The toddler’s introduction to Dynamic Memory Allocation

Heap vulnerabilities have dominated the interest of the security research community for quite long time due to their potential of finding innovative exploitation ways. Starting in 2001 with the Vudo Malloc Tricks and Once Upon A free() followed by the Advanced Doug Lea’s malloc exploits, the Malloc Maleficarum and so on, the list of heap-type exploitation techniques is long and the concepts seem hard to grasp.

Finding such techniques is often considered a form of dark art and the reader who dives into these areas without a solid background often gets lost, then frustrated …and finally quits. Although that it was tempting to maintain this convoluted-dark-artistic spirit in this post, I finally decided to give a lighter tone, in the context of my repulsion to those people in our area who intentionally try to complicate concepts that can be explained in a more simplistic way. This post will try to shed some light in the heap wilderness and reply to questions that usually you are embarrassed to ask.

Basic Concepts and Definitions

Lets start with some basic definitions:

Memory allocation: is the process of setting aside sections of memory in a program to be used to store variables, and instances of structures and classes [1].

There are two types of memory allocation:

Static Allocation:

Characteristics: Allocation is permanent and takes place before the program execution, uses a memory space called stack, no memory reusability.

Dynamic Allocation:

Characteristics: Allocation is happening during runtime and only when the program unit (where the variable declaration takes place) is activated, uses a memory space called heap, memory can be reused and freed when not required.

The Heap: A sub-region of a program’s memory space where “plots” can be bind or released dynamically. Each of these plots can be reference using a unique arithmetic address, assigned to special variables called pointers.

ptr is a variable which is saved @0x006FFA64 and its value is 0x009B54EB which is a memory address in the heap region.

A real life example

Imagine the heap as a huge parking lot where cars are coming and going out. Alice, who works there, has to keep track of the free places to direct the incomers to the right slot. Additionally as some cars may occupy more than one slots, she has to use the available space in a way that maximises the profit.

It is obvious to assume that maintaining a full record of which slots are allocated or not is a basic requirement to route the cars to the right directions and avoid the so called fragmentation:

Fragmentation is an unwanted problem where the memory blocks cannot be allocated to the processes due to their small size and the blocks remain unused. It can also be understood as when the processes are loaded and removed from the memory they create free space or hole in the memory and these small blocks cannot be allocated to new upcoming processes and results in inefficient use of memory [2].

Similarly, heap allocation requires such a record of what memory is allocated and what is not. Additionally a memory allocator will perform maintenance tasks such as defragmenting memory by moving allocated memory around, or garbage collecting — identifying at runtime when memory is no longer in scope and deallocating it.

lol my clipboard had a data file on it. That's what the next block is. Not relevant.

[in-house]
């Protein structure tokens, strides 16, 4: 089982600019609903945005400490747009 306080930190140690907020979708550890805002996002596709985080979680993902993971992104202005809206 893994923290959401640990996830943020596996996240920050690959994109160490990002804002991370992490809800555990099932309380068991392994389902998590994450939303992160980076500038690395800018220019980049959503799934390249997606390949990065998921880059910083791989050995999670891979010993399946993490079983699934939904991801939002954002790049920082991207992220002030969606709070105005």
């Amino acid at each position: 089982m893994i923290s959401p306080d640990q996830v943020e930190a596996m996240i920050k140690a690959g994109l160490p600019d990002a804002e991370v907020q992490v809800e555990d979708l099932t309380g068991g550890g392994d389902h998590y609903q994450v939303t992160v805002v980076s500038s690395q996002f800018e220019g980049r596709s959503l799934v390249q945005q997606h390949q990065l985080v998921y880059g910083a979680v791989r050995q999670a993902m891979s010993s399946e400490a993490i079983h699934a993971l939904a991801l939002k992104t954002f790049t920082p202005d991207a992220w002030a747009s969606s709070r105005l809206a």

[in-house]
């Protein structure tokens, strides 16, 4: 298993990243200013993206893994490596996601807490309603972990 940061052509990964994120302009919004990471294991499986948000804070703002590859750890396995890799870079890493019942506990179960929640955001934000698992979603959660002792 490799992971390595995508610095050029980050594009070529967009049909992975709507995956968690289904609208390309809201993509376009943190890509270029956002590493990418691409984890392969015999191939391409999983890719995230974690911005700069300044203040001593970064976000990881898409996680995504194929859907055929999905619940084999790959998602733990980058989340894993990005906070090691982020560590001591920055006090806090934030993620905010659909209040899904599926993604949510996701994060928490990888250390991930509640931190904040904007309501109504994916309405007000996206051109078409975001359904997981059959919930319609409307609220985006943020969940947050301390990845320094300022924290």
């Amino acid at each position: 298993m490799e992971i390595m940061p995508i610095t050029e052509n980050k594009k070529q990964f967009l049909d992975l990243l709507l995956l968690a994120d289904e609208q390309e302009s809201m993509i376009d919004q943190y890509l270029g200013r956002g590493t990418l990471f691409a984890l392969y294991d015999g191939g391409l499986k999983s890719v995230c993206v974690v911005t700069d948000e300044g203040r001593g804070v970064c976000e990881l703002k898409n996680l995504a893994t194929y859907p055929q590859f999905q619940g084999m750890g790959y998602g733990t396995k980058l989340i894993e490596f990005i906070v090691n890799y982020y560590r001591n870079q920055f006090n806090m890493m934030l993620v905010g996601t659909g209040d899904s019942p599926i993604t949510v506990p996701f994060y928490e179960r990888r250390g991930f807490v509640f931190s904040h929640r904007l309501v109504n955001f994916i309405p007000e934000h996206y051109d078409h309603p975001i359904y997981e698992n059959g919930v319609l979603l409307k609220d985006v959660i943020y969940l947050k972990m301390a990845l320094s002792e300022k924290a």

Allocation in practice

During the program initialisation the mmap and brk system calls are used to set up the program’s memory. The heap region is delimited by the start_brk and brk of the mm_struct:

  • When ASLR is turned off, start_brk and brk would point to end of data/bss segment (end_data).
  • When ASLR is turned on, start_brk and brk would be equal to end of data/bss segment (end_data) plus random brk offset.

The following C library functions can be used by the process to request and release dynamic memory [3]:

  • malloc(size):Requests size bytes of dynamic memory; if the allocation succeeds, it returns the linear address of the first memory location.
  • calloc(n,size):Requests an array consisting of n elements of size size; if the allocation succeeds, it initialises the array components to 0 and returns the linear address of the first element.
  • free(addr):Releases the memory region allocated by malloc( ) or calloc( ) that has an initial address of addr.
  • brk(addr):Modifies the size of the heap directly; the addr parameter specifies the new value of current->mm->brk, and the return value is the new ending address of the memory region.
  • sbrk(incr):Similar to brk( ), except that the incr parameter specifies the increment or decrement of the heap size in bytes.
sbrk, brk in action


Allocating memory in an efficient manner is critical thus many implementations have been used from time to time to tackle this issue:

  • Doug Lea has developed the public domain dlmalloc (“Doug Lea’s Malloc”) as a general-purpose allocator, starting in 1987.
  • The GNU C library (glibc) is derived from Wolfram Gloger’s ptmalloc (“pthreads malloc”), a fork of dlmalloc with threading-related improvements.
  • Since FreeBSD 7.0 and NetBSD 5.0, the old malloc implementation (phkmalloc) was replaced by jemalloc (used in Android), written by Jason Evans
  • OpenBSD’s implementation of the malloc function that makes use of mmap.

Other implementations include hoard malloc, mimalloc, tcmalloc DFWMalloc and so on… In the upcoming articles we are going to focus on the ptmalloc implementations and explore some heap exploitation techniques.









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+Ch0pin🕷️, developer of Posts are solely my own and do not express the views of my employer.